Here we measure seasons by small changes in temperature and for one, heavy rainfall.
We are the calendar reliant, otherwise left to look at the moon and count to ascertain roughly
what month it might be, but we now live in a solar calendar world so our lunar efforts are necessarily doomed to failure.
And holidays are different here, Christmas has no snow, so we decorate our palms and perhaps have inflatable snowmen or reindeer, and hang icicles from our gutters as a reminder of what winter is for so many other than us.
Once the winter stars wrapped in their cloudy shroud shed frozen tears, unwilling to come out of hiding. We searched for them in vain, knowing our failure, retreating to the warmth of home, only to repeat the failed effort on so many other nights.
Now, here, the winter stars are usually fearless, some drowned by the moon, but she waxes and wanes and they reappear, the brightest never fearing the chilled sky. We stare at them in wonder having forgotten for so many years just how beautiful they can be in their glory.
There is a strange beauty in the slow loss of sight, for there is a progressive transition, a discovery of much that went unheard, unfelt, missing in the glare of the need to see, to categorize and organize, memories neatly arranged in an array of curated visual files.
But without sight what once was cast aside as noise is an intricate tapestry of sound and undistracted, you begin to see the individual threads to see deeply into the art and craft of the unknown weaver.
Without sight, you so often store images in two dimensions but now requiring touch, everything is three dimensional of necessity and the world is infinitely more complex and yes beautiful than you recalled.
And the darkness of night, which marked a border that dared not be fully crossed grows meaningless and hours once lost may again now demand to be lived.
She says her favorite month is May, when spring’s grip is tightest, but most of all she cherishes the rain. She is intimate with the rain, there is a privacy that only she can concede, if she wants. She can take a drop of rain and it is hers alone, she need only share it with the sky, it is always clean on her tongue. She may borrow rain from the trees, catch it as it slides from leaves, or watch it slowly tumble from the eaves of the house she remembers from childhood. She loves walking barefoot through fresh fallen puddles as it washes bitter memories into the willing earth.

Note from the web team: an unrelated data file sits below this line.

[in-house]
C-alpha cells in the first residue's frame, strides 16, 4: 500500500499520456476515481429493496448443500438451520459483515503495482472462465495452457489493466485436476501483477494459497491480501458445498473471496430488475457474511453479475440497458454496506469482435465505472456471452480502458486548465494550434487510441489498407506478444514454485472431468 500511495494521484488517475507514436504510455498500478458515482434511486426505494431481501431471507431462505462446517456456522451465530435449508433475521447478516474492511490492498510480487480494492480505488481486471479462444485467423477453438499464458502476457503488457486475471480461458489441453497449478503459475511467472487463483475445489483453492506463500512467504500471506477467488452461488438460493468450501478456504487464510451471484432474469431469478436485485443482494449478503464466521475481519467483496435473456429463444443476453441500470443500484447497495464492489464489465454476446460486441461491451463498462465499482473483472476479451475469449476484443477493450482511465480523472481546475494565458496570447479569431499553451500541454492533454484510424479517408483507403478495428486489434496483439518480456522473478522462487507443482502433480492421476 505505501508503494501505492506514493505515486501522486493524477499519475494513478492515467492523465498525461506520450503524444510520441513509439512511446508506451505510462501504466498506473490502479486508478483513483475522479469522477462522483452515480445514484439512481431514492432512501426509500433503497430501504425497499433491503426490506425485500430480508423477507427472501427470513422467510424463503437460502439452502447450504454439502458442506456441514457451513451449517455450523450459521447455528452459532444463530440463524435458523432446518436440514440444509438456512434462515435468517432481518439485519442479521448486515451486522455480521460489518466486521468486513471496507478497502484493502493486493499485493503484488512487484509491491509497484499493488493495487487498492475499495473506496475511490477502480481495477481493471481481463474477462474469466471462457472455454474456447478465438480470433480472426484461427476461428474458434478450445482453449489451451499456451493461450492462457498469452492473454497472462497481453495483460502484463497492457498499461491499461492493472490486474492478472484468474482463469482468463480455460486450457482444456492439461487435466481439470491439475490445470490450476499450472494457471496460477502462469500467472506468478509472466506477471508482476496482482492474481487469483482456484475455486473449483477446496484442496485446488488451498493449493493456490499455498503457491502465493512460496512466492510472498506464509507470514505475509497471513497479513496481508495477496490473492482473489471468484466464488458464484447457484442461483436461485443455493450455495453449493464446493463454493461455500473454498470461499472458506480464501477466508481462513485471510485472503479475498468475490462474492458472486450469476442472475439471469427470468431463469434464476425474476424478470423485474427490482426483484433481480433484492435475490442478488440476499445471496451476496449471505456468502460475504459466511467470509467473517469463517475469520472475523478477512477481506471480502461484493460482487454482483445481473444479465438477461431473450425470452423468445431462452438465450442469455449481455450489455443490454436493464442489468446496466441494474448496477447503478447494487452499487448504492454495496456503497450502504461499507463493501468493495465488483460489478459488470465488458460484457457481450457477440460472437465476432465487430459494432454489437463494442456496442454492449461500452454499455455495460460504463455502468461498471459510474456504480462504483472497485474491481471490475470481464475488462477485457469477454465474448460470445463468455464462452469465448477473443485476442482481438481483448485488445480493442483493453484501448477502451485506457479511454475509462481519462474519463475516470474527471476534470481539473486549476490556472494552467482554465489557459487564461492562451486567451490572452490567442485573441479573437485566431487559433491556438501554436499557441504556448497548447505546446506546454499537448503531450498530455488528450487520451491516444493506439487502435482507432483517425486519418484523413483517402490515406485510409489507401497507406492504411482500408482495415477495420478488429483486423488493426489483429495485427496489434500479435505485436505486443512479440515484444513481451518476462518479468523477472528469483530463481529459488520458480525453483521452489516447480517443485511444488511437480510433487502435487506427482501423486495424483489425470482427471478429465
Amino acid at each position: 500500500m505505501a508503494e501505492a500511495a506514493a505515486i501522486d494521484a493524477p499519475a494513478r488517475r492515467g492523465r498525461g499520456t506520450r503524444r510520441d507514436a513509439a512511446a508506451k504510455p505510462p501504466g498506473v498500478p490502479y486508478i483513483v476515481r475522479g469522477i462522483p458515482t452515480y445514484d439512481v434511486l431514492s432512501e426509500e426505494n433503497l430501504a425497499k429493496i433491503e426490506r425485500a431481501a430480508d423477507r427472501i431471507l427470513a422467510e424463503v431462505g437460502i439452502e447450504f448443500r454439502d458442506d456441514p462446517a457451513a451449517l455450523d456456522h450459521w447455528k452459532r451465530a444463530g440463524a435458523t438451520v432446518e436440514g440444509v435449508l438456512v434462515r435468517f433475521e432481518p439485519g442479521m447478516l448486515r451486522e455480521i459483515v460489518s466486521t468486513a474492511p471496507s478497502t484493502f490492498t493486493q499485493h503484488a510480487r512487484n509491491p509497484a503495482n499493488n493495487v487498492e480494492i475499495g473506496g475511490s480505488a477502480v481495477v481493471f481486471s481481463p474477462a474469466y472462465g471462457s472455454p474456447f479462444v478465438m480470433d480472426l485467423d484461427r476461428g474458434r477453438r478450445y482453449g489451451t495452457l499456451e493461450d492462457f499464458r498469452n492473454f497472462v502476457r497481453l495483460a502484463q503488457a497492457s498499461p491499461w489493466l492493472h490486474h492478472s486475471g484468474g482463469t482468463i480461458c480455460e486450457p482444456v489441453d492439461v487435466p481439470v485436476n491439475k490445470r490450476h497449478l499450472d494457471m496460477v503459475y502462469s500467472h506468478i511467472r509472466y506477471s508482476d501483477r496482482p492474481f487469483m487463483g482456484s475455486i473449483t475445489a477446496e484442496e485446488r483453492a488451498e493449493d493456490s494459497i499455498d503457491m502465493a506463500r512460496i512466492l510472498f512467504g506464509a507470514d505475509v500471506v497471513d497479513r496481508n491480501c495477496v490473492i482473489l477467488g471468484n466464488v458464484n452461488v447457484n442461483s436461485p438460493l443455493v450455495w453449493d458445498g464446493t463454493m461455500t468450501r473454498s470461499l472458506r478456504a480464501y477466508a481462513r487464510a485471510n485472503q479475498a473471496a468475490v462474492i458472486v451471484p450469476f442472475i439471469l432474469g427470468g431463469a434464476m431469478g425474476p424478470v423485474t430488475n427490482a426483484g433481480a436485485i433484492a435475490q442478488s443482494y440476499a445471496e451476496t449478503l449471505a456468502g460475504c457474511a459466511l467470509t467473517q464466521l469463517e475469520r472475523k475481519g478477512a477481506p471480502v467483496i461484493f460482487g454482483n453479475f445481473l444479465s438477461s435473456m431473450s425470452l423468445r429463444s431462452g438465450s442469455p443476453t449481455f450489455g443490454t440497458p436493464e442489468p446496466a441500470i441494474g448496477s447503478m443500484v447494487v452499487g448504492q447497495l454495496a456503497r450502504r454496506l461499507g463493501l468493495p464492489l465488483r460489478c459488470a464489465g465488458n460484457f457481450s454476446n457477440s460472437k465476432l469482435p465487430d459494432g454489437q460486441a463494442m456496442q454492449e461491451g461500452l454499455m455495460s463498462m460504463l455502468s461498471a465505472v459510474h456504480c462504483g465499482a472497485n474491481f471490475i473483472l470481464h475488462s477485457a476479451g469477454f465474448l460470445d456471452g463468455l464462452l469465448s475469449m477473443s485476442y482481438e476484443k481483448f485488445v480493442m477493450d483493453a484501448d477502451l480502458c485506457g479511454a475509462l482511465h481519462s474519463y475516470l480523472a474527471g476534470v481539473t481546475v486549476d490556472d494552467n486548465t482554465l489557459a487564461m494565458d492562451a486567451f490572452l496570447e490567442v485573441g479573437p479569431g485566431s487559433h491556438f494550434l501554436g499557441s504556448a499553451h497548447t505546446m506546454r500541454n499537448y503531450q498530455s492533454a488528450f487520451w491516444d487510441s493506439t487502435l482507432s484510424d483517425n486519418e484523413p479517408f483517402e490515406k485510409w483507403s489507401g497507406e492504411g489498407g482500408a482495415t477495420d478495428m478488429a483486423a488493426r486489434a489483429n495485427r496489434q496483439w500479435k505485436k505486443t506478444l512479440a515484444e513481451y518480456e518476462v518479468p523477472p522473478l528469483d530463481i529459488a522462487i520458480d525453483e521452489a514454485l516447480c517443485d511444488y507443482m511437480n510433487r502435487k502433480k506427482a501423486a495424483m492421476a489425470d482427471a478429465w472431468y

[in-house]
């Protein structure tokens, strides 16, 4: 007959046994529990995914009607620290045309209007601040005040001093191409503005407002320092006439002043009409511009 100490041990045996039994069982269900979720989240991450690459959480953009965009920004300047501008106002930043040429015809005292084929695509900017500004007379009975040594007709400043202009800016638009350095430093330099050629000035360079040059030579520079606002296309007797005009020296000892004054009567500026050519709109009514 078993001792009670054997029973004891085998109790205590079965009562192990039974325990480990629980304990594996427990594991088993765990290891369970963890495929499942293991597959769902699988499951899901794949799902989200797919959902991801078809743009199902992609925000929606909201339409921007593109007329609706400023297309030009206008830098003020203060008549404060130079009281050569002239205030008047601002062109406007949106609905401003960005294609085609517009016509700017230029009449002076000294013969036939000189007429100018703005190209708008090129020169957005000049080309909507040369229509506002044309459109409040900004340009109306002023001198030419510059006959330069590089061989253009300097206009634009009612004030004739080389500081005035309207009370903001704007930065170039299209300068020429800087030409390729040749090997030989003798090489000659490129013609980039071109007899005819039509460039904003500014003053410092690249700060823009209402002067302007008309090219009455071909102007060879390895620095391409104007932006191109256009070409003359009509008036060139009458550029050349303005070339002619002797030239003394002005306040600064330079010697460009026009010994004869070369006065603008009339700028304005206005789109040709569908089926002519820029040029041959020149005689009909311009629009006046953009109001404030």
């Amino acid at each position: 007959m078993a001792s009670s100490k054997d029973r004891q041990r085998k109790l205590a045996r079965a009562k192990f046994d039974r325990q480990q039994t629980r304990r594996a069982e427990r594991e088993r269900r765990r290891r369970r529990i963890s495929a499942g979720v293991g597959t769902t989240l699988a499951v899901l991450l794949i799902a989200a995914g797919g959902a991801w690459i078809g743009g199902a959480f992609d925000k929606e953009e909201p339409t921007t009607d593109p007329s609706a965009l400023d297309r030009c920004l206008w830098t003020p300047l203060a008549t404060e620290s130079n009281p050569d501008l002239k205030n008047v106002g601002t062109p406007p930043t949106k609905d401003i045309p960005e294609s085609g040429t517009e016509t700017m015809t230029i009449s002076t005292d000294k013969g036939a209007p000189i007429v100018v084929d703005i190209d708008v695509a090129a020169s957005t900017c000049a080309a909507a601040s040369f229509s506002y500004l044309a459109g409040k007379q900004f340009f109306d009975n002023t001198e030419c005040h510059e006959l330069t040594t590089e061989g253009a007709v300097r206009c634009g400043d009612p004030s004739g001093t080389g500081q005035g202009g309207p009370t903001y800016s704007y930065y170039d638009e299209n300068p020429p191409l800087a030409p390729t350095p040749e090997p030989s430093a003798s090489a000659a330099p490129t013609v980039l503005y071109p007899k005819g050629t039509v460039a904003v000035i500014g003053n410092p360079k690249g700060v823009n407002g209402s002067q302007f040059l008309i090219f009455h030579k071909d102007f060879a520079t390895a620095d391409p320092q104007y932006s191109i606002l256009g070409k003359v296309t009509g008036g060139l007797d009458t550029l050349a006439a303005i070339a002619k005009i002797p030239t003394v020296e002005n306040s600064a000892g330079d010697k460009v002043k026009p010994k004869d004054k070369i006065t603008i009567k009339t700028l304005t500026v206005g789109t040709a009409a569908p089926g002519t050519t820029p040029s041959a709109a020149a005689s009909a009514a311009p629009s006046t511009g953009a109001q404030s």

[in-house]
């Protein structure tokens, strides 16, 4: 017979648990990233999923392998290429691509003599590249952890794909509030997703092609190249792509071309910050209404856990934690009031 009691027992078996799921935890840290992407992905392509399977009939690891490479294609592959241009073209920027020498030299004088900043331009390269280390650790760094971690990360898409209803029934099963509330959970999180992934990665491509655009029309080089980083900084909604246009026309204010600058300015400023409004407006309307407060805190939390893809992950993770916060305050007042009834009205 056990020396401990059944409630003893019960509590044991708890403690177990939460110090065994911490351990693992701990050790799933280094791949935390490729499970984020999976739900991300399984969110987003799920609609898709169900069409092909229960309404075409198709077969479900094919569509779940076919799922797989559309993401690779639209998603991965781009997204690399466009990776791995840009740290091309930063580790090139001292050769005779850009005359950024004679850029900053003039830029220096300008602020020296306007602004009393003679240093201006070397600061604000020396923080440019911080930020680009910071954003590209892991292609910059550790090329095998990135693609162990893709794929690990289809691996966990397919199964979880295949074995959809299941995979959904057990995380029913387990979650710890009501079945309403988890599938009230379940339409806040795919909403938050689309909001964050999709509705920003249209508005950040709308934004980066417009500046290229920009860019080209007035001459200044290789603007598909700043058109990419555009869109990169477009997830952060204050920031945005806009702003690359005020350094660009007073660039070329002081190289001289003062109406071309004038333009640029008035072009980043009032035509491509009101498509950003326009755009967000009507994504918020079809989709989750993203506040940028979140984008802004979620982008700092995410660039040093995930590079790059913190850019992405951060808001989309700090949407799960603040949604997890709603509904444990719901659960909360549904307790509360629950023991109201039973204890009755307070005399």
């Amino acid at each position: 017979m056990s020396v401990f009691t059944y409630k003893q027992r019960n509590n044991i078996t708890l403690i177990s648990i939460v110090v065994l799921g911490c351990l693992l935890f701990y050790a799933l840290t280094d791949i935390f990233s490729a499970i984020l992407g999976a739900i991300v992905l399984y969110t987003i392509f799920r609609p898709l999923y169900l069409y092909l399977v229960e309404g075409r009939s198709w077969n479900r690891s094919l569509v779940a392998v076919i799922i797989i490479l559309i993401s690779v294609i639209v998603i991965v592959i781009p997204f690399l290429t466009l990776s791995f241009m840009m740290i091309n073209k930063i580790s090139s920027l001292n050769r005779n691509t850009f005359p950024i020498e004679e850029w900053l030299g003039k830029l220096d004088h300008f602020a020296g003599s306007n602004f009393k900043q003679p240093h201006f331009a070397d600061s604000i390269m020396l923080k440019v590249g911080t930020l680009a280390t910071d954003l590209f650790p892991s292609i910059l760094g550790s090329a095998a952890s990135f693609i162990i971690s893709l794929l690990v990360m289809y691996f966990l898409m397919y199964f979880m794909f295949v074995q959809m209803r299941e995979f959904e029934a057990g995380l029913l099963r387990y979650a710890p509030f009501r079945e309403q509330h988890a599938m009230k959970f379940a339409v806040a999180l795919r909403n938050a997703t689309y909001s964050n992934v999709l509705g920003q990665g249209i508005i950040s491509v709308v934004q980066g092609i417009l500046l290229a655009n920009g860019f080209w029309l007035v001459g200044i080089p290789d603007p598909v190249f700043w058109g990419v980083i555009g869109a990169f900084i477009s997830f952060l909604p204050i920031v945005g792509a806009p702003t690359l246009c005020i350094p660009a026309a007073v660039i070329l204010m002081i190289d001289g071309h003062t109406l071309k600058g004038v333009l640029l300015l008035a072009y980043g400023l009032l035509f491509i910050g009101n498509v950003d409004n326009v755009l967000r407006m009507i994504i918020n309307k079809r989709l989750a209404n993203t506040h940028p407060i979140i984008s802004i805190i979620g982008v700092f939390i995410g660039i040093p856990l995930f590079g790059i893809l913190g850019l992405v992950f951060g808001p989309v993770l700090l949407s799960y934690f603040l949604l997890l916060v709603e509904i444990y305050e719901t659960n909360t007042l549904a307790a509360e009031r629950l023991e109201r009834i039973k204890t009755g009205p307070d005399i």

Of course when we lived up north we wouldn’t have imagined this, sitting on our lanai watching the sun set the patchy sky ablaze sipping small glasses of port and wondering if a light jacket might be in order, as the beaver moon of November waxes slowly.
The cat, curled at our feet cannot imagine the icy wind howling down the street, the foreboding clouds offering their first flakes, knowing this is a small taste of what nature will bring forth before we could again sit in shirtsleeves on our porch.
We do not like to admit that nature laughs at us as we pretend to bend her to our will and desires.
We dam and reroute rivers, but the river knows well that it will return, flow where it wishes, for it will be here long after we have returned to the soil.
Still, now and again nature grows weary with our meddling and unleashes her fury in ways we are incapable of stopping, and laughs when we seek divine intervention from the utter depths of our powerlessness.
In the early morning, before I open the blinds, before the sun approaches rising, I imagine the chill enveloping everything outside, October slipping quickly toward November, to the possibility of rolling snake eyes, to snow.
Winter always came that way, unannounced, and at least by me, unwelcomed, the last of the crimson, flame orange and ochre leaves dragged to the earth and buried ignominiously.
But I know when I do open the blinds, even while the sun is still in its celestial witness protection, I will see the shadow of the palm trees and know that here we measure winter on a wholly different scale.